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Community Highlights

Regional: Highlights From Appalachia

In January, more than 30 public, private and nonprofit stakeholders from Appalachia and beyond took part in the Appalachia Health Investment Design Forum at the Federal Reserve Bank of Richmond's branch in Charlotte, North Carolina. The Forum was a part of efforts to spur private investment in the social determinants of health in Appalachia.

According to the Center for Disease Control, “Conditions in the places where people live, learn, work and play affect a wide range of health risks and outcomes. These conditions are known as social determinants of health (SDOH).” There is growing agreement that more work is needed to get at the root causes of poor health, such as poverty, inadequate housing or insufficient transportation access. A recently released Appalachian Regional Commission (ARC) study outlines the most pressing health issues in Appalachia. These and other health disparities have been well documented by ARC, and many efforts are under way to improve health behaviors and health care access in our rural communities.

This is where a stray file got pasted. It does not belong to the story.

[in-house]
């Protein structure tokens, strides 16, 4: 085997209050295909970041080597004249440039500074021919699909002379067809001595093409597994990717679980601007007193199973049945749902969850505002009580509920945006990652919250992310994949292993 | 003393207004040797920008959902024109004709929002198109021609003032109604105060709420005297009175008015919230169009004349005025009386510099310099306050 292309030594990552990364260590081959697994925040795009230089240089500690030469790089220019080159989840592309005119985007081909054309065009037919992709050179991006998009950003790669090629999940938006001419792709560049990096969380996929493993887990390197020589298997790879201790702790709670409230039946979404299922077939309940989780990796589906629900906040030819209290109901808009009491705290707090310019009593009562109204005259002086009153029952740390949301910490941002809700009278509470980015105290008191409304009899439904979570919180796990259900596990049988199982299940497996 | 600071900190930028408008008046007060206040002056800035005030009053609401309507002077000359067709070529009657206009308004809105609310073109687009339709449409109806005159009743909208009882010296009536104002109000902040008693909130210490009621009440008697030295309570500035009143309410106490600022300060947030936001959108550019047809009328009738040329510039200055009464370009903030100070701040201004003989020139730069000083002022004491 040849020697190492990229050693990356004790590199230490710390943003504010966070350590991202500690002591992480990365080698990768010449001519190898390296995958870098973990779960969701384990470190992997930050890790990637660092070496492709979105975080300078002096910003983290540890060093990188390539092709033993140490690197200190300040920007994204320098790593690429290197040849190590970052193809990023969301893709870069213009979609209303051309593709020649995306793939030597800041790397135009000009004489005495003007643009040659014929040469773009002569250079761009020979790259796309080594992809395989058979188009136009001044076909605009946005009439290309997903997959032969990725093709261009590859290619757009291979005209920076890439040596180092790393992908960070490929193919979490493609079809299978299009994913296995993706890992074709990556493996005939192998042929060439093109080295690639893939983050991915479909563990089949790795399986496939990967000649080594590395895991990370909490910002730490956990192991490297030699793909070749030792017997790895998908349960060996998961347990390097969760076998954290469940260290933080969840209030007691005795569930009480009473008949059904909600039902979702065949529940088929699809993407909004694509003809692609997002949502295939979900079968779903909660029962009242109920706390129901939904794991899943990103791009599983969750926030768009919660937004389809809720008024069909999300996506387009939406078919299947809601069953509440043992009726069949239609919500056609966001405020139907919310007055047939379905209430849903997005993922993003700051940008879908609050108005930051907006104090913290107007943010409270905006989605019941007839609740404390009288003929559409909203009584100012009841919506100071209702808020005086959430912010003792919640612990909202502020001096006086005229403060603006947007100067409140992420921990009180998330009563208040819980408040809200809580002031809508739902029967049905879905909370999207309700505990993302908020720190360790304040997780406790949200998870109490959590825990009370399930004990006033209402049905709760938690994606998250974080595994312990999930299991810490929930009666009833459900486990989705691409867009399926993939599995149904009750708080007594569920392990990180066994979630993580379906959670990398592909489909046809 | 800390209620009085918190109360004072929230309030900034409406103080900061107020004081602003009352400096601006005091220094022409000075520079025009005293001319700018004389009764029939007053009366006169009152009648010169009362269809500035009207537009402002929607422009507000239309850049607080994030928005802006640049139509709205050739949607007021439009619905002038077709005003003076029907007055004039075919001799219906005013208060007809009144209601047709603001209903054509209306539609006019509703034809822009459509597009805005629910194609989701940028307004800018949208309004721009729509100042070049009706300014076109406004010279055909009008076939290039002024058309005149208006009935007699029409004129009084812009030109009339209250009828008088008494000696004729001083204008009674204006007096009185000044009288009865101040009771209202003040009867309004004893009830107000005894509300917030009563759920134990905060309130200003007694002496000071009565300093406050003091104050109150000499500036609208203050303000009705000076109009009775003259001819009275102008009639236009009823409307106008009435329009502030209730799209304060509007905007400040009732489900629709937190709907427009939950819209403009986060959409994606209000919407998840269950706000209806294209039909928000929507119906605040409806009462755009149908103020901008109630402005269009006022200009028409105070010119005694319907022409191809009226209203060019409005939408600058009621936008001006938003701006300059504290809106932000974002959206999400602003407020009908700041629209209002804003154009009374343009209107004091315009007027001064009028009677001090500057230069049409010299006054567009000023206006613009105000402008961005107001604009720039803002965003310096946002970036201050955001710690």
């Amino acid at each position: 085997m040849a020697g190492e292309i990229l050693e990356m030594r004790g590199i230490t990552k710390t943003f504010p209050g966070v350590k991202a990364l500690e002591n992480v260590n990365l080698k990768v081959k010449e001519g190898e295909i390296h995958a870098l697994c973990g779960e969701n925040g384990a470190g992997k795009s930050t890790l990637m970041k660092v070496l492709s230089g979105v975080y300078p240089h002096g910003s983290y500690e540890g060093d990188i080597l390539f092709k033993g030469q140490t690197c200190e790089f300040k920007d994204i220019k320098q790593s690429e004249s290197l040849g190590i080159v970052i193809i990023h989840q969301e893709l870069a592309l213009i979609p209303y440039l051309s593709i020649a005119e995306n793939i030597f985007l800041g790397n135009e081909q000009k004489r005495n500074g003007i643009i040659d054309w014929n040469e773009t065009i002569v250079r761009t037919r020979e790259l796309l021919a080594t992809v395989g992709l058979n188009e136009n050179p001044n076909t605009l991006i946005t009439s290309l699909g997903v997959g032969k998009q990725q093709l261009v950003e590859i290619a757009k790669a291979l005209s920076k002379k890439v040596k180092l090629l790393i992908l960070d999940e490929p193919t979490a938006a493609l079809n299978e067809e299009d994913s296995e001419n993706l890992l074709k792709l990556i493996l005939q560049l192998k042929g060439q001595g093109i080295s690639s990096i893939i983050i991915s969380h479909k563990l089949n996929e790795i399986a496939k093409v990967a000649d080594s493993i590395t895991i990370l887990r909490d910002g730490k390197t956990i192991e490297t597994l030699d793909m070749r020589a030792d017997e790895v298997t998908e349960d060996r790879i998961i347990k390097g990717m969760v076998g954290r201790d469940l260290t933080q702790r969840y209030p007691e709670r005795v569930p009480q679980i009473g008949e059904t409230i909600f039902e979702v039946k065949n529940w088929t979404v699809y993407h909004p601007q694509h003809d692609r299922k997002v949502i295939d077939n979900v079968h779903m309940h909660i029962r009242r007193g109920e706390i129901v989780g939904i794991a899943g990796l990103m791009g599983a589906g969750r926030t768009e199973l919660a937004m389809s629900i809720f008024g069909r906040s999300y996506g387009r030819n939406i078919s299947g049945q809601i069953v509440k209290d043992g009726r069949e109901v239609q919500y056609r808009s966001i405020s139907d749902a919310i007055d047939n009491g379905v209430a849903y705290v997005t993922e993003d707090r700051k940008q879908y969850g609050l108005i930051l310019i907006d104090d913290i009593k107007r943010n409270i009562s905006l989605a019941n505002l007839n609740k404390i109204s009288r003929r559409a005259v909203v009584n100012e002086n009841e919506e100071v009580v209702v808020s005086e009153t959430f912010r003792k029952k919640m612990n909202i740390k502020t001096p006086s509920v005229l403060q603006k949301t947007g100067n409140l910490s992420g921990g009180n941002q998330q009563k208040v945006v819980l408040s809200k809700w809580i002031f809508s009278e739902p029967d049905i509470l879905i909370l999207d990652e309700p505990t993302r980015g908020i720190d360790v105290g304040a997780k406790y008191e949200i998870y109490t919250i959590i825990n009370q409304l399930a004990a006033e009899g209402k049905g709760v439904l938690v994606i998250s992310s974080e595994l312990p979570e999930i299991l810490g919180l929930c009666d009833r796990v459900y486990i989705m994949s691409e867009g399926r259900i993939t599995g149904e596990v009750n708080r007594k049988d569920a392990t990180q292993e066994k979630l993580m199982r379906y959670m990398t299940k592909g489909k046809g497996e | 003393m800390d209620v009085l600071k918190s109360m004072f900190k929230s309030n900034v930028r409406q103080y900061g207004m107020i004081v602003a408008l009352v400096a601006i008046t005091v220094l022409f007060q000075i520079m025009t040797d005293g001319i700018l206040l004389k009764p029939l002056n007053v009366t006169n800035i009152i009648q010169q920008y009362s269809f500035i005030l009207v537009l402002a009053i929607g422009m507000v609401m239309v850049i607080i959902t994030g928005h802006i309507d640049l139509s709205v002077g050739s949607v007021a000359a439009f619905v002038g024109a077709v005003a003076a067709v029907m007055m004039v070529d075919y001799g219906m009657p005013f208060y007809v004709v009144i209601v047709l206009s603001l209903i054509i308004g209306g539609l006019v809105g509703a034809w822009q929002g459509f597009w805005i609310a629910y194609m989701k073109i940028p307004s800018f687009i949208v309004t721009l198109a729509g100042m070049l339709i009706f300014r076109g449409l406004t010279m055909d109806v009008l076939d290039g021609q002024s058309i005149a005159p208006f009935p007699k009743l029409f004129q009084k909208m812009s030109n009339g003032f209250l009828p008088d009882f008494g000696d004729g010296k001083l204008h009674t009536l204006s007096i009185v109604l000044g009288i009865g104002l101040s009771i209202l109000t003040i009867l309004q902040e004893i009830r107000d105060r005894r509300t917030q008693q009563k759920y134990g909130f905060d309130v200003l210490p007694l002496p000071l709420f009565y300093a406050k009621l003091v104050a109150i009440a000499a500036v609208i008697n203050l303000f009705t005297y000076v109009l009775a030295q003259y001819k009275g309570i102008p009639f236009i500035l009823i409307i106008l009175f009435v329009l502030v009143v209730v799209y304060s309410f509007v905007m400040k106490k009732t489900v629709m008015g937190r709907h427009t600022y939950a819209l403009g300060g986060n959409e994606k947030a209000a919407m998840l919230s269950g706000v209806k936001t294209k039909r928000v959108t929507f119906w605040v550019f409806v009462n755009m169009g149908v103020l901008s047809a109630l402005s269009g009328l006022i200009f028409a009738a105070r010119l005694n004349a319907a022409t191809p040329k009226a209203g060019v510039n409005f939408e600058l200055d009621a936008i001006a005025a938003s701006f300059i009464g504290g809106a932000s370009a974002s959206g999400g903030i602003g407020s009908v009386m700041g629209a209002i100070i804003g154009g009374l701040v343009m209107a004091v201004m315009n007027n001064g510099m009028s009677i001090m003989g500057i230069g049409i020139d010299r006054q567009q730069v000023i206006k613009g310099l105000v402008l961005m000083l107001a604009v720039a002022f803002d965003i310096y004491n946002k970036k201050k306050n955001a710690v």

The purpose of the gathering was to invite top regional leaders who are currently investing in rural projects, along with national investors who want to know how to better connect to investment deals in Appalachia, to an intensive two-day exercise where they helped to develop roadmaps that connect Appalachian communities with diverse investments. These investments advance social determinants of health, provide investment return and build capacity for future reinvestment.

The social determinants of health in Appalachia have the potential to attract coordinated public and private investment. During the Charlotte meeting, a cross-sector group worked on mapping the links between rural community leaders and investors, and identifying barriers that hamper investment. Follow-up work will consider the capacity of community institutions to contribute investment-ready projects to the public and/or private funding pipeline.

Partners in the program included the ARC and Greater Clark Foundation of Kentucky, along with thought leadership from the Robert Wood Johnson Foundation, Rural Philanthropy WoRx, Cassiopeia Foundation and the Thompson Charitable Foundation.

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